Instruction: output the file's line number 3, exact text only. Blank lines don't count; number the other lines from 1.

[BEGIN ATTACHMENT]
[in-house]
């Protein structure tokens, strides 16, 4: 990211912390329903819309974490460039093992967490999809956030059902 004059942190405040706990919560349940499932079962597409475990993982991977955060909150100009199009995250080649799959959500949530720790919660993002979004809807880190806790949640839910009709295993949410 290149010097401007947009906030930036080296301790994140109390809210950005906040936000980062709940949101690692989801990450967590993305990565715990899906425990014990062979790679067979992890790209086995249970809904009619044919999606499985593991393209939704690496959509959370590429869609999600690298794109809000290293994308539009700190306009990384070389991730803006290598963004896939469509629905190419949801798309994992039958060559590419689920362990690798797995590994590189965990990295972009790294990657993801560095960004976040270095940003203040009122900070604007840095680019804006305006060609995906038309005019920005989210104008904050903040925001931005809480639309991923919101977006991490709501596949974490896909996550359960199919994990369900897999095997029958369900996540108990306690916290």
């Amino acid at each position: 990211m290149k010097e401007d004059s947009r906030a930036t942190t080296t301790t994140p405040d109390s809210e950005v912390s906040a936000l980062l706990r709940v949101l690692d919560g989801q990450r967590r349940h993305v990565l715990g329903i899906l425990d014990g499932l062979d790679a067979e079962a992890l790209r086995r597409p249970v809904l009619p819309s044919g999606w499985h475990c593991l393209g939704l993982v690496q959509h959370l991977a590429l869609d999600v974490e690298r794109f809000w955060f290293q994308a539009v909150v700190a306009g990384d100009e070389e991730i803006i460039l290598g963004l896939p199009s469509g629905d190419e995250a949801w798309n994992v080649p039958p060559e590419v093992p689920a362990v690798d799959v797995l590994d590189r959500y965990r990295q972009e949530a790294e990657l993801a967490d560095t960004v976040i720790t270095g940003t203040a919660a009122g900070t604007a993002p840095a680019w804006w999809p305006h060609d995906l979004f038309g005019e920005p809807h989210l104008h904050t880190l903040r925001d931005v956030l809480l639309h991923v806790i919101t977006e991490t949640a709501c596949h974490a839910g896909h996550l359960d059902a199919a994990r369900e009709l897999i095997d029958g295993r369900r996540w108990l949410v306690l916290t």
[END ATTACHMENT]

């Amino acid at each position: 990211m290149k010097e401007d004059s947009r906030a930036t942190t080296t301790t994140p405040d109390s809210e950005v912390s906040a936000l980062l706990r709940v949101l690692d919560g989801q990450r967590r349940h993305v990565l715990g329903i899906l425990d014990g499932l062979d790679a067979e079962a992890l790209r086995r597409p249970v809904l009619p819309s044919g999606w499985h475990c593991l393209g939704l993982v690496q959509h959370l991977a590429l869609d999600v974490e690298r794109f809000w955060f290293q994308a539009v909150v700190a306009g990384d100009e070389e991730i803006i460039l290598g963004l896939p199009s469509g629905d190419e995250a949801w798309n994992v080649p039958p060559e590419v093992p689920a362990v690798d799959v797995l590994d590189r959500y965990r990295q972009e949530a790294e990657l993801a967490d560095t960004v976040i720790t270095g940003t203040a919660a009122g900070t604007a993002p840095a680019w804006w999809p305006h060609d995906l979004f038309g005019e920005p809807h989210l104008h904050t880190l903040r925001d931005v956030l809480l639309h991923v806790i919101t977006e991490t949640a709501c596949h974490a839910g896909h996550l359960d059902a199919a994990r369900e009709l897999i095997d029958g295993r369900r996540w108990l949410v306690l916290t």